Lance LeMond, you're a second generation Dogtown skater, ("third generation, technically" you correct us), you make your living through an online skateboard store, you are calling the L.A. Weekly from the newly "ollied" skatepark in Venice, you helped organize its opening day. Can you afford a unit in the new Dogtown Station development?
A press release e-mailed to the Weekly on December 22 trumpeted
the mind-bending news that actor Bradley Cooper is moving his offices
to a "Stunning Dogtown Station Loft In the Heart of Venice." But
evidently the development's price-tag is a little prohibitive for the
locals. The top price for a unit soars above $1 million. LeMond can't think of a skater capable of affording the new housing.
Ho is one of Dogtown's three founding fathers, along with Skip Engblom
and C.R. Stecyk III, and he at least tries to be helpful about
prospective buyers among the locals. "Maybe Tony Hawk. He's got a
video game" bringing in nice income, Ho says, wryly suggesting Hawk as
a potential buyer.
When Ho and LeMond stop laughing, they and
others describe the relationship between the recent pricey development
and multiple generations of Dogtown denizens as tenuous as best. To
them, the 35-unit development on Main Street in Venice is appropriating
a name that was once sacred to skateboarders the world over.
Dogtown is and was a moniker for the geographical location on the Santa Monica/Venice border that the Weekly has previously noted was the center of the breakthrough language of the board.
Never mind Stacey Perala's hyperbole in two movies on the subject, the
local language and the culture did indeed change the course of
Skaters are not alone in deriding the
posh new housing that has so oddly appropriated Dogtown's name. "It's
not even on the site of where Dogtown was," says artist Laddie John
Dill, who is more akin to a civic leader than Venice's
politically-oriented neighborhood council president Mike Newhoue.
Dill tells the Weekly
that he "refuses" to use the name Dogtown when speaking of the housing
project, and he points out that, technically speaking, Dogtown was
about a mile up the street. It's 1970s-era core was Ocean Park.
Have things changed, and is the loft project somehow the center of the skate universe today?
Absolutely not, says Dan Levy, assistant editor of Juice
magazine, who describes the true center of this world as "15,000
square feet of concrete" poured onto the sand -- the new skateboard
Levy, one of the friendliest names in skateboarding,
can't summon up a single name of a Dogtown skater who could buy in to
such a tony development. The vehement opinions have more to do with
Dogtown's ephemeral implications--what it meant to those who became
part of what skater Jesse Martinez once called a "tradition" rather
than a physical location.
Dill, who knows his history well
enough that he can put a precise address to Dogtown, explains: "To me,
Dogtown was more of a state-of-mind that was centered right at 2001
"It meant something to people," says Ho. And as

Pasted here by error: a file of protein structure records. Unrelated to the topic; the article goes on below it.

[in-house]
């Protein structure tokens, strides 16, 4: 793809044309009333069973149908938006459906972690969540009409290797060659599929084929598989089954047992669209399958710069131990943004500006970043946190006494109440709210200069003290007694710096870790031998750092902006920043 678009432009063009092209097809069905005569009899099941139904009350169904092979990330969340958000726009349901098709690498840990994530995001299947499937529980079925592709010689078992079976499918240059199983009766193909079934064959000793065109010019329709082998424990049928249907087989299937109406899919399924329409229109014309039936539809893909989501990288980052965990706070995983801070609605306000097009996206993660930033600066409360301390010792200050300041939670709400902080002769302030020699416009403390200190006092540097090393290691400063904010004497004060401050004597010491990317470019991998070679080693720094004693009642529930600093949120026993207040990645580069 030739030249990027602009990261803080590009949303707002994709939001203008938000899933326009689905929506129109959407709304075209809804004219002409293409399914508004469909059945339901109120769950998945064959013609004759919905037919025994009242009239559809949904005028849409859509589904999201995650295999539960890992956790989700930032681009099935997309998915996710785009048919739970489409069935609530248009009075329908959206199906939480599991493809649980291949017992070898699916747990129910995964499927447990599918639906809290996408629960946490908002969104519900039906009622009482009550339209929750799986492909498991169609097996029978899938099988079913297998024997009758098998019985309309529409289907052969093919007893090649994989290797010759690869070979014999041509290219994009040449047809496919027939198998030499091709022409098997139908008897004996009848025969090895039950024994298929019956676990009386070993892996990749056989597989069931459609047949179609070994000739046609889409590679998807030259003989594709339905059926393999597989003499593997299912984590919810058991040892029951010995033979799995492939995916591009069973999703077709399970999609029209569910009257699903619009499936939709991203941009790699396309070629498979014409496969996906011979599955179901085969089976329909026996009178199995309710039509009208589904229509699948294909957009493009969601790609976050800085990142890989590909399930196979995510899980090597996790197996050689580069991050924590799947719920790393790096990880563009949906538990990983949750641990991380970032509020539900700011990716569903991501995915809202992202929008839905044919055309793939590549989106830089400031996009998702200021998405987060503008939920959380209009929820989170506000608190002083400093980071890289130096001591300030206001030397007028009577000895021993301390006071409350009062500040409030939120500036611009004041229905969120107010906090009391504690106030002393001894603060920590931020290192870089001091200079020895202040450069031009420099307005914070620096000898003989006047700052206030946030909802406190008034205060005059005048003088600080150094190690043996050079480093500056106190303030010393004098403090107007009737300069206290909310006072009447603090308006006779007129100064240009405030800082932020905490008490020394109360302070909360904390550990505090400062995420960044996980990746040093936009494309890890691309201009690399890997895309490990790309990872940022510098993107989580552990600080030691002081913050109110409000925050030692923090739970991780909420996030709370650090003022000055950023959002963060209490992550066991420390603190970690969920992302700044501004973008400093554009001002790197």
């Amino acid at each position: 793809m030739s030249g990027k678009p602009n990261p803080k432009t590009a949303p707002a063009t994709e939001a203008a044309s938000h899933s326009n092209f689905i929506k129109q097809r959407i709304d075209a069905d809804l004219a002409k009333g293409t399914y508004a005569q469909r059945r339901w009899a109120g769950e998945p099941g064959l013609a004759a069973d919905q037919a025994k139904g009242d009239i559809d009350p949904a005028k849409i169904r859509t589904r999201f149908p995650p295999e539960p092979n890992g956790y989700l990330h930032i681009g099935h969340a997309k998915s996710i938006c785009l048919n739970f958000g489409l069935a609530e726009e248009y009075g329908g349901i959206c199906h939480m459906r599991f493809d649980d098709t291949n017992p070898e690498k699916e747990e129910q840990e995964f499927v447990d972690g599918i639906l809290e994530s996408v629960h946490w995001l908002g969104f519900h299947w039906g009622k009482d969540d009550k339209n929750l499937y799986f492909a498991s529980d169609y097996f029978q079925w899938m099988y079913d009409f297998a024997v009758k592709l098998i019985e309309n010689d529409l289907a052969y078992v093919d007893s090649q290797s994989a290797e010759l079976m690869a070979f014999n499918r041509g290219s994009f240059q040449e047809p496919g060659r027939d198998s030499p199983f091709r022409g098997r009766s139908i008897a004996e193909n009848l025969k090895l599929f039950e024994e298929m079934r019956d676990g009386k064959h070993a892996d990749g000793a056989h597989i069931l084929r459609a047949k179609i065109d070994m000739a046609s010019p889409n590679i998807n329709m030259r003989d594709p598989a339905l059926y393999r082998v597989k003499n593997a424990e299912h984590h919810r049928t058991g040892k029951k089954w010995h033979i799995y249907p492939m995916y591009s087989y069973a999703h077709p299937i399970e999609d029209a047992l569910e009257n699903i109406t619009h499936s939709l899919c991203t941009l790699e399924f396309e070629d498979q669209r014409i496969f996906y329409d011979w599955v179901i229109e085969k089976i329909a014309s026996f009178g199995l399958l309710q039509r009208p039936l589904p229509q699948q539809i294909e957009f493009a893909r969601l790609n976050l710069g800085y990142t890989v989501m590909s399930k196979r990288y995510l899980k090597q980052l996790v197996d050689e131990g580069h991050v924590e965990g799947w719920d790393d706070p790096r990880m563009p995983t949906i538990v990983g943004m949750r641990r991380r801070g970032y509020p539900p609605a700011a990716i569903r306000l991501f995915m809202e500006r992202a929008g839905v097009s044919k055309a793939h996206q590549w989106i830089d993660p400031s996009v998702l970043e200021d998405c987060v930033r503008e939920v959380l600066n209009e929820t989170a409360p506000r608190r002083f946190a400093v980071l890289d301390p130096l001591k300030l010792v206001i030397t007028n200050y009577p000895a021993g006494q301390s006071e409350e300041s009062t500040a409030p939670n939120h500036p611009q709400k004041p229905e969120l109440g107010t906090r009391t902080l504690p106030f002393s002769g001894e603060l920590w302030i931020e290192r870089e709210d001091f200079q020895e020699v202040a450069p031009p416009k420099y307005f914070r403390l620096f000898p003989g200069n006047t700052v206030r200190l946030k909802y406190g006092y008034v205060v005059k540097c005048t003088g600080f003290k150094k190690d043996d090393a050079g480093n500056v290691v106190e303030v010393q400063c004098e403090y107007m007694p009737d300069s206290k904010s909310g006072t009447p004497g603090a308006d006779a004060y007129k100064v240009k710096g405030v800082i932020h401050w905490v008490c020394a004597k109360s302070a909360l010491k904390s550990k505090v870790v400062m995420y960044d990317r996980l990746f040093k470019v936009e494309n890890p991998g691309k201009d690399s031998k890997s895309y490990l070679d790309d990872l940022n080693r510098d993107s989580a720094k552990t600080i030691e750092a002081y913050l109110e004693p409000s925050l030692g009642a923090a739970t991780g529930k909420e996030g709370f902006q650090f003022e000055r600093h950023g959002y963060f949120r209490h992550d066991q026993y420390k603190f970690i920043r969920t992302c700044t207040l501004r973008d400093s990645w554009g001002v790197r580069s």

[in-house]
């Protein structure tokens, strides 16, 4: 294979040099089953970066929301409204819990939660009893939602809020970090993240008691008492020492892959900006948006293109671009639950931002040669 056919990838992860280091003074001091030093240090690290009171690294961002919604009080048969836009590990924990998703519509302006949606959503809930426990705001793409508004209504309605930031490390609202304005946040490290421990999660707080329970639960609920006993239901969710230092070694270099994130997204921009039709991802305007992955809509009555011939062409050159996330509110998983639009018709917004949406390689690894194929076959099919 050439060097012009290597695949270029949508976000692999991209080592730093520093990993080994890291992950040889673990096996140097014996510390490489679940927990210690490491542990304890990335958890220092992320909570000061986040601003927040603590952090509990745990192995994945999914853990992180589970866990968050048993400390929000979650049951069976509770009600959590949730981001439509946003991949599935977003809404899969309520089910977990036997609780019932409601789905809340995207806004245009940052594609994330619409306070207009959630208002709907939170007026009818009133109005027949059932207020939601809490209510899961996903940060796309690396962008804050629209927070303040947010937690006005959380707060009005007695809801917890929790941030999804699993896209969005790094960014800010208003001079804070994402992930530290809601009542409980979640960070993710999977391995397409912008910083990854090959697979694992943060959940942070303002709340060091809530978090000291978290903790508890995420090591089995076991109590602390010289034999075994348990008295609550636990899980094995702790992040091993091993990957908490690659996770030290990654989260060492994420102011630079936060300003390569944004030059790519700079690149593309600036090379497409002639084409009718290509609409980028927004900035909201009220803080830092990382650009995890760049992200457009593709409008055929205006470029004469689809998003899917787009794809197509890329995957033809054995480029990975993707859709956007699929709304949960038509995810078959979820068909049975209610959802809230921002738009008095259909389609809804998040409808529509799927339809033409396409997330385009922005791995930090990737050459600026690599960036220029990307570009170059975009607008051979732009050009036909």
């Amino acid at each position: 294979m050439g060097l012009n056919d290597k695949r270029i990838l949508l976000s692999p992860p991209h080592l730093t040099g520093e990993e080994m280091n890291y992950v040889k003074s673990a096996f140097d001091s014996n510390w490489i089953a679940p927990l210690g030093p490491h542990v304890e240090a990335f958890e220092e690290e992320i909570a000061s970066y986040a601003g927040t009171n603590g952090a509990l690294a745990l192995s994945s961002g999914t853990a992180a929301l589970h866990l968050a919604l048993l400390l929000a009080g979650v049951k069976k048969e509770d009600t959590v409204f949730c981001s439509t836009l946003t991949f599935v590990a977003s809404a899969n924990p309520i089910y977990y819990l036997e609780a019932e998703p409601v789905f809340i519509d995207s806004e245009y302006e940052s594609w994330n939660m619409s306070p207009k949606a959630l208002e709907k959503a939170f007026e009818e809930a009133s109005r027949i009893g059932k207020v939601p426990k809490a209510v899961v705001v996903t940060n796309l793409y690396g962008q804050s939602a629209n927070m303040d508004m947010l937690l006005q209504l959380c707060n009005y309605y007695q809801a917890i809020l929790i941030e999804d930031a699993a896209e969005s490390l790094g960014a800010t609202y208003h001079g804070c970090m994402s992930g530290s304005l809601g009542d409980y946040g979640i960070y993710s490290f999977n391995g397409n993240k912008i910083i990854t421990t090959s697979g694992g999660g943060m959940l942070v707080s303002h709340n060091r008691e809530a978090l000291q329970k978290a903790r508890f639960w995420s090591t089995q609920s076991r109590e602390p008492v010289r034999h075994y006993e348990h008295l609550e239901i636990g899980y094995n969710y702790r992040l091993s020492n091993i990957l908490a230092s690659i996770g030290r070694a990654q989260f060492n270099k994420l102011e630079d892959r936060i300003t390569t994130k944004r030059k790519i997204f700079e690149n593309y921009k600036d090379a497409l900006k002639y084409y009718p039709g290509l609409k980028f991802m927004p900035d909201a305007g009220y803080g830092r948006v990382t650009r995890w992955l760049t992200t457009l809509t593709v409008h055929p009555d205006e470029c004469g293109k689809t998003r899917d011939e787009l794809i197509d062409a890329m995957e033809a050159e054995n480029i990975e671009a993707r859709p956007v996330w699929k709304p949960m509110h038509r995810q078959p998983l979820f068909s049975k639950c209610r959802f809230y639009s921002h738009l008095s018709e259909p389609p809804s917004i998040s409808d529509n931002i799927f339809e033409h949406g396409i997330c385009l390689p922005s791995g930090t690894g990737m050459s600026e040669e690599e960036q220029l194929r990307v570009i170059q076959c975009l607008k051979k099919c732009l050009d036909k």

this writer has previously noted, Dogtown offered many of the area's
lost souls a sense of place and worthiness. Amidst the 1970s backdrop
of wrecked families, wretched drug destruction and, in some cases,
abject poverty, Dogtown was not just a place but something to be.
"We've all talked about the name on that loft when they first put them up," says LeMond. "It has nothing to do with Dogtown."
the antithesis of Dogtown," states Dill. "The idea of a housing
development is not what Dogtown is about. I think it's kind of false
advertising. I think they're trying to woo you into the Venice
lifestyle that barely exists anymore: 'You can be a part of this by
having a loft.'"
"What they've done is taken some meaning and
used it to stand for a certain type of lifestyle. It kind of bloodies
it up," says Ho. "That word [Dogtown] was coined by Craig Stecyk. He
was the one who dubbed it that name. And anyone who tries to say
something different is fucked up."
Ironically the Dogtown
Station not only takes the name created by Stecyk, but leverages a
former ghetto to sell units beginning at $800,000. In times past, the
area was "what you think of when you think of Compton today," says
LeMond, who lived in Inglewood during the heyday of the skate era.
Ho does finally discern a connection between the loft's location and
actual Dogtown lore. "That [site] used to be the lumber company.... I
used to go buy wood there when I worked on the shop on Main Street," he
says, meaning the Zephyr Surfboard Shop where skaters Tony Alva, Stacy
Peralta and Jay Adams all connected.
"I used to buy template
wood [there]. Masonite and two-by-fours, to do my projects and build
walls in my shaping room," says Ho, who still shapes surfboards as a
solo artist and has refused to use his own Dogtown street credentials
within a corporate context. He points out that such mom-and-pop
businesses have vanished. Instead there's the behemoth Home Depot.
"It makes me ill," he tells the Weekly. "What's really happening to our society here?"